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Kidney Week

Abstract: PO2484

Time-Restricted Feeding Ameliorates Fibrosis by Restoring Disrupted Peripheral Clock in Adenine-Induced CKD Model

Session Information

Category: CKD (Non-Dialysis)

  • 2103 CKD (Non-Dialysis): Mechanisms

Authors

  • Fang, Yina, Korea University Anam Hospital, Seoul, Korea (the Republic of)
  • Oh, Sewon, Korea University Anam Hospital, Seoul, Korea (the Republic of)
  • Yang, Jihyun, Korea University Anam Hospital, Seoul, Korea (the Republic of)
  • Yoon Sook, Ko, Korea University Anam Hospital, Seoul, Korea (the Republic of)
  • Lee, Hee Young, Korea University Anam Hospital, Seoul, Korea (the Republic of)
  • Jo, Sang-Kyung, Korea University Anam Hospital, Seoul, Korea (the Republic of)
  • Cho, Won-Yong, Korea University Anam Hospital, Seoul, Korea (the Republic of)
  • Kim, Myung-Gyu, Korea University Anam Hospital, Seoul, Korea (the Republic of)
Background

Circadian disruption has recently been demonstrated to be closely associated with various metabolic diseases. Time restricted feeding (TRF) is a dietary strategy that limit the time of eating to a window of 4-12hr per day and has been shown to resynchronize peripheral clock. In this study, we aimed to investigate the relationship between circadian disruption and chronic kidney disease (CKD). We also tested whether TRF confer renoprotective effect via restoration of peripheral clock.

Methods

First, to determine the effect of CKD on circadian rhythm in the kidney, oscillation of several peripheral clock genes (Bmal1, Per1, CLOCK and Rev-erbα) as well as physiologic parameters (GFR, transporter protein expression and urine output) were compared between control and adenine induced CKD mice. To determine the role of circadian disruption on CKD progression, renal function and fibrosis were compared between WT and Bmal-1 knockout mice. In addition, adenine-induced CKD mice were given either a 24-hour ad libitum diet or a TRF for 8 weeks and the effect of TRF on CKD progression as well as oscillation of peripheral clock genes were measured.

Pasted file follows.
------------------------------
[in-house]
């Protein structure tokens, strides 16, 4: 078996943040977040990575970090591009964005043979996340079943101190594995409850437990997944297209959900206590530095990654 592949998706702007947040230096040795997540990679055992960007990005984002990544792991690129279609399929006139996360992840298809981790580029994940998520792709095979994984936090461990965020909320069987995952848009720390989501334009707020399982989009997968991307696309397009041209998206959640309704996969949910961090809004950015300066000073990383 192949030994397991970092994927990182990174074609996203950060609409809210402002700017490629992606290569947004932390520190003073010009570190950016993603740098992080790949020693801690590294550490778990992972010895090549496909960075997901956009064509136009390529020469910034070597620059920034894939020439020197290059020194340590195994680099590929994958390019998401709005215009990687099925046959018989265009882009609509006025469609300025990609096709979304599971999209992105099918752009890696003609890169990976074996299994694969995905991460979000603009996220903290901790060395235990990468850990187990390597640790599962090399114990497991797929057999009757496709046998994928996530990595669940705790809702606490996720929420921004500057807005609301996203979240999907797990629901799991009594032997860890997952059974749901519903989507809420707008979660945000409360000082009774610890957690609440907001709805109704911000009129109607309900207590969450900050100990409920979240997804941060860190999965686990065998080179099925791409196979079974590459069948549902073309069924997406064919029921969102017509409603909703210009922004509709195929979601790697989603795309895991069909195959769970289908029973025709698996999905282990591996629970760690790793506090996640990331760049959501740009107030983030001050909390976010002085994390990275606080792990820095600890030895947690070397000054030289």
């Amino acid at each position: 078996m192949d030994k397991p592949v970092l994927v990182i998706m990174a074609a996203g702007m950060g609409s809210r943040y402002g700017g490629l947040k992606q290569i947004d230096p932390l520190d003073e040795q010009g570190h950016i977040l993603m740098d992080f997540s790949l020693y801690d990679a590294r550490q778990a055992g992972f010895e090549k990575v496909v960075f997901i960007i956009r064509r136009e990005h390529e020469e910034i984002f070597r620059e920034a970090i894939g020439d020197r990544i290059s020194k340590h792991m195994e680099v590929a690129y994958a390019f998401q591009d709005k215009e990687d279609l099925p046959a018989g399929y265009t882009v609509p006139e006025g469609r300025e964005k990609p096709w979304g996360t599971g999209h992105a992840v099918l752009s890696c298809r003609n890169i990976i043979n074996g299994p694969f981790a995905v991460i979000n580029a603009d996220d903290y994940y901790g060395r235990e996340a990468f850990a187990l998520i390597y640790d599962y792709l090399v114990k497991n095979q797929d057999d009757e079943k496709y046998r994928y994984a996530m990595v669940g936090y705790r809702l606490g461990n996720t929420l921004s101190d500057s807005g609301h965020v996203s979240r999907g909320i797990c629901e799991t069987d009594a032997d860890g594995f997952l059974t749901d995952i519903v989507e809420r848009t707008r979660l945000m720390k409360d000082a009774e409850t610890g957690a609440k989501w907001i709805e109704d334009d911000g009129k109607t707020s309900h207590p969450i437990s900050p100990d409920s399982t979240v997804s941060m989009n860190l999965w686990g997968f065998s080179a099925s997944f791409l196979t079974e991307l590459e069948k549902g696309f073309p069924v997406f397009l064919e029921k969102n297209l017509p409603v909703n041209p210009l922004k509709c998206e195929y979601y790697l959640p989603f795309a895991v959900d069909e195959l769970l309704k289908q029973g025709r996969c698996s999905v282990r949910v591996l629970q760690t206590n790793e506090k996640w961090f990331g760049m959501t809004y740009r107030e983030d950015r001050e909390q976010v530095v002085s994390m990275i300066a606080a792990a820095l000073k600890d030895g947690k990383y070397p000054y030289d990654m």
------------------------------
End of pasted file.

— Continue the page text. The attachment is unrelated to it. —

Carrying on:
Results

Adenine induced CKD mice showed disrupted oscillation of peripheral clock genes (Bmal1, Per1, CLOCK and Rev-erbα) and this was associated with loss of rhythmic oscillations of glomerular filtration rate, tubular functions and urine output. Meanwhile, more severe fibrosis and lower GFR were observed in Bmal1 (principal driver of molecular clock) knockout mice compared to WT mice, showing a bidirectional relationship between disturbed circadian rhythm and CKD progression. TRF in adenine induced CKD mice significantly suppressed interstitial inflammation as well as cell cycle arrest and ultimately ameliorated worsening of renal function and fibrosis. These changes were accompanied by partial restoration of disturbed oscillation of peripheral clock genes, suggesting that renoprotective effect of TRF is partially mediated by restoration of peripheral clock.

Conclusion

Our data demonstrated a unique bidirectional relationship between the circadian disruption and CKD and suggest that disruption of peripheral clock might contribute to CKD progression. The renoprotective effect of TRF might be mediated via resynchronizing disrupted peripheral clock in the kidney.